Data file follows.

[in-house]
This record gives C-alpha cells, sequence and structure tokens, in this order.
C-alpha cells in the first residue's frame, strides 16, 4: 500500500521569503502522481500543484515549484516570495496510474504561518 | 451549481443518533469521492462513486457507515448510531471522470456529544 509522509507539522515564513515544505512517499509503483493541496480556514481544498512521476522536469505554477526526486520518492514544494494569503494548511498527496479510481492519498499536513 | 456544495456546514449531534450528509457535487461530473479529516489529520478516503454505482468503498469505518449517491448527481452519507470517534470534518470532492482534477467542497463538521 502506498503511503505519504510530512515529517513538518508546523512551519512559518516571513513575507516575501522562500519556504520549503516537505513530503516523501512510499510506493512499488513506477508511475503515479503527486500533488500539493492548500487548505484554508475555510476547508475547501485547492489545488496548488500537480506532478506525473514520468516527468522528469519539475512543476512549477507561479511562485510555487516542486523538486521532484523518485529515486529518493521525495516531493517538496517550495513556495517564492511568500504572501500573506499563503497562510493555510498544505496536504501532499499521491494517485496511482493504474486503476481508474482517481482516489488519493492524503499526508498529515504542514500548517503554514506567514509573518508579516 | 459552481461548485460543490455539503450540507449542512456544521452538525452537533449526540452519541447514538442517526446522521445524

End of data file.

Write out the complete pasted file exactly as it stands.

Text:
[in-house]
This record gives C-alpha cells, sequence and structure tokens, in this order.
C-alpha cells in the first residue's frame, strides 16, 4: 500500500521569503502522481500543484515549484516570495496510474504561518 | 451549481443518533469521492462513486457507515448510531471522470456529544 509522509507539522515564513515544505512517499509503483493541496480556514481544498512521476522536469505554477526526486520518492514544494494569503494548511498527496479510481492519498499536513 | 456544495456546514449531534450528509457535487461530473479529516489529520478516503454505482468503498469505518449517491448527481452519507470517534470534518470532492482534477467542497463538521 502506498503511503505519504510530512515529517513538518508546523512551519512559518516571513513575507516575501522562500519556504520549503516537505513530503516523501512510499510506493512499488513506477508511475503515479503527486500533488500539493492548500487548505484554508475555510476547508475547501485547492489545488496548488500537480506532478506525473514520468516527468522528469519539475512543476512549477507561479511562485510555487516542486523538486521532484523518485529515486529518493521525495516531493517538496517550495513556495517564492511568500504572501500573506499563503497562510493555510498544505496536504501532499499521491494517485496511482493504474486503476481508474482517481482516489488519493492524503499526508498529515504542514500548517503554514506567514509573518508579516 | 459552481461548485460543490455539503450540507449542512456544521452538525452537533449526540452519541447514538442517526446522521445524